17 May 2014

The Personal and the Political

My next column for The Sunday Guardian.

I wrote about Greek tragedy last fortnight, its roots in Dionysian rites and festivals. Based so often on myth, couched now in psychoanalysis, ancient tragedy isn’t always as immediate as we’d like for it to be. Always, always, borne out of human fallibility, though, the greatest of Greek tragedies probe our understanding of moral failure and success in many ways, but watching Oedipus blind himself or Agamemnon murder his daughter, one wonders, sometimes, if the actions therein are really for the audiences of today.

The Antigone of Sophocles is a play with heart. It is about the control of the state, the rights of the individual; often, it is about rational thought and civil disobedience. Antigone arrives in Thebes to find that her brothers, Eteocles and Polynieces, are dead; Polyneices’s body remains unburied and Creon the king has issued a royal edict against giving the body a proper burial. Antigone, though, owes her brother burial rites and cannot bear to see him preyed upon by carrion animals. The play deals with Antigone’s rebellion against Creon and the brilliant discourses she has with the king about the moral rights and wrongs of his actions. Polynieces is buried and exhumed and buried again; Antigone is punished and imprisoned and ultimately commits suicide. Creon’s son and wife kill themselves as a result of his actions and the king is left a broken man.

In Sophocles, the conclusion is foregone; he asks us, as the Greek tragedians were wont to, to bow down to the will of the gods. In Antigone’s rebellion against state machinery, it isn’t so much individual will that he champions, it is the hand of destiny, the acts of a greater power, deus ex machina and the ordainments of fate. Even as Antigone fights tyranny for the right to fulfill a personal obligation, individual will is shown to have limitations – not in the face of state control, but in the face of destiny. The real fight in Sophocles is between the laws of man and the laws of the gods.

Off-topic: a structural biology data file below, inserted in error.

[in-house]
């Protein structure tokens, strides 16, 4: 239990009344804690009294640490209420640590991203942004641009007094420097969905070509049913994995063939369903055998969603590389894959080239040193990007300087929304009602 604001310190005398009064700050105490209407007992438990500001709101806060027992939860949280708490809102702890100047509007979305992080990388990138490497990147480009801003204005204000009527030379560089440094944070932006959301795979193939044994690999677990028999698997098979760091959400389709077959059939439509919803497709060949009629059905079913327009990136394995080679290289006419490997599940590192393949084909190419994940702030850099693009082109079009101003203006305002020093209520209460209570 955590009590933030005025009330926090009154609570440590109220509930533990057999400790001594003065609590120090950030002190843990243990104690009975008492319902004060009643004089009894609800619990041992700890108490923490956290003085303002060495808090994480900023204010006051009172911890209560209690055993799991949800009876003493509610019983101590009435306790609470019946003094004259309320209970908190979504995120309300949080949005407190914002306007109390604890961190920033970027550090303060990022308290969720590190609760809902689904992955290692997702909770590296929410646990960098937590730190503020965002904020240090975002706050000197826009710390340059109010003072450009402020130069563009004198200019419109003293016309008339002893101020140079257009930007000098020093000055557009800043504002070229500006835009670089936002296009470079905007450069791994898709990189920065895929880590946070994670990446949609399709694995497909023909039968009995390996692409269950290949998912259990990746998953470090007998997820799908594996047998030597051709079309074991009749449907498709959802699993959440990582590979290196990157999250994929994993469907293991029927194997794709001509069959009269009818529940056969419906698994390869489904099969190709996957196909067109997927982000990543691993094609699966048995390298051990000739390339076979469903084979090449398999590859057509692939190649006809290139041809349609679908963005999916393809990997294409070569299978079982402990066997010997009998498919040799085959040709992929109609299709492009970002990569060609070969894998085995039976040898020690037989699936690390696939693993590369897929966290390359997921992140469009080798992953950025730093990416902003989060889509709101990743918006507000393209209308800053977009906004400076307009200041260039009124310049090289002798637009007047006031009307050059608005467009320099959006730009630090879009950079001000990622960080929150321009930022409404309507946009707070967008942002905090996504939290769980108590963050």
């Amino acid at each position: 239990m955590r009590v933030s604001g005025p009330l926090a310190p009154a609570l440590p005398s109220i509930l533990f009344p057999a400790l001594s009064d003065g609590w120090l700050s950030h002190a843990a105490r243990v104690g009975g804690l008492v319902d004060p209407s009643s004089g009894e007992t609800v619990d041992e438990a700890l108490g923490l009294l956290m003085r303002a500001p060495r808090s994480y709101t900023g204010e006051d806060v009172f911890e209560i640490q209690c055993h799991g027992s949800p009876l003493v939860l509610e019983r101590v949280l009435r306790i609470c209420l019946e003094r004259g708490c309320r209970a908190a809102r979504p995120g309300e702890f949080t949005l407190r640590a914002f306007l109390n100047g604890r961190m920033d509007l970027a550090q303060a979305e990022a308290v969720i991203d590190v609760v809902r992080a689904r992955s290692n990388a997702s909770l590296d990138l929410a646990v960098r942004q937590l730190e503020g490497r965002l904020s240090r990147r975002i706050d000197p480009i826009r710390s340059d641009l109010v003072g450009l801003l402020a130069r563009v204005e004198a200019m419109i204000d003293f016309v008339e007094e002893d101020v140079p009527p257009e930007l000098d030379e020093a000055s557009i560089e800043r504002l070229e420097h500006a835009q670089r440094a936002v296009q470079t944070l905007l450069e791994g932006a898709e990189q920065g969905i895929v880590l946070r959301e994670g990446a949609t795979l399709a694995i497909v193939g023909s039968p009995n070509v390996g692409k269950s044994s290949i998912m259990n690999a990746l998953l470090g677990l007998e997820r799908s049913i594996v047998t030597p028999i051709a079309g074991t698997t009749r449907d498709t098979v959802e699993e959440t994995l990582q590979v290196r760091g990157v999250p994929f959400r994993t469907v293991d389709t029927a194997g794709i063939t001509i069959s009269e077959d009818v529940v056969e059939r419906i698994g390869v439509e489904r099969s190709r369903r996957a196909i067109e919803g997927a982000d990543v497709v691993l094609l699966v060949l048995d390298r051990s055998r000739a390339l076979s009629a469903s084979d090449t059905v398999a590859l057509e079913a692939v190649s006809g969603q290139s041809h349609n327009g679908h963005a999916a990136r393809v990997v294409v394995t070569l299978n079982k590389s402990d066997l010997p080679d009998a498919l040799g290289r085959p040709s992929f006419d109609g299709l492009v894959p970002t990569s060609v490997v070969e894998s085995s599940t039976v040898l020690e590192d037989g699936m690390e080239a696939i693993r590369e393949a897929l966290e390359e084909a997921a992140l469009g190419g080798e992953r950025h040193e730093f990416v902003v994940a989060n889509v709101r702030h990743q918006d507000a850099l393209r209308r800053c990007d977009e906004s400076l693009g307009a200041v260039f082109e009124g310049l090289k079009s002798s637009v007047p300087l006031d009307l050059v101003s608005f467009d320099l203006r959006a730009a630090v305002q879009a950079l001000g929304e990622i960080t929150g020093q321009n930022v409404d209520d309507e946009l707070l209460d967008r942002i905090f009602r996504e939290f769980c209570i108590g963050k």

Antigone’s complexity adds several layers to the conflict: she does not represent virtue or honour or truth; her argument is simply that she wishes to bury her brother, whom she loved, and she does not understand how anybody can stop her from doing so. The daughter of Oedipus was never meant to have a simple life. A lifetime of therapy could not have undone the troubles of her past. In Sophocles, she is constantly plagued by her father’s curse, almost resigned to death as the only thing that will bring her peace.

In every rendition of the play, it shines with her complexity. Jean Anouilh’s version, perhaps the most famous one, written in quiet revolt against the Vichy regime and promptly censored by the Nazis, ends chillingly, with the king’s guards sitting together and moving on with life after the upheaval of the days that just passed; nothing has changed for them as a result of the king’s conflict or the multiple suicides. They resume a game of cards they had begun at the start of the play; the final moment, with the spotlight on the card-game, is utterly eerie.

Anouilh, wholly a modern tragedian, realises that cruelties are inflicted by humans and not gods, by the system that perpetuates atrocity and not by destiny. In Anouilh’s hands, anticipation is key. In Sophocles, we awaited catharsis; we weren’t going to get a happy ending or a wedding or a song, we knew what we were in for when we sat down to watch a Greek tragedy. Anouilh, though, takes that very knowledge and toys with it. By eliminating the Hellenistic pantheon entirely from the picture, he brings the actions of the play to human hands and places the onus of accountability squarely on the shoulders of the play’s characters.

In Anouilh, the monologues of Creon are frightening. Sophocles’s Creon is a tyrant, a ruler who demands absolute power; in the land where democracy was born, this was, perhaps, the worst thing to be. Anouilh’s Creon, though, is a rationalist, and we are asked to analyse his actions carefully. We are asked to look at the burial ritual from a rationalist perspective and see the actions of the king as sheer political pragmatism – a small wrong for the greater good. In humanising Creon, Anouilh creates an even greater tragedy: across the world, as people show themselves as willing to die for their beliefs and their refusal to place their lives in the hands of a state that will bleed some lives to save several others, we are left wondering if there is an answer at all. 

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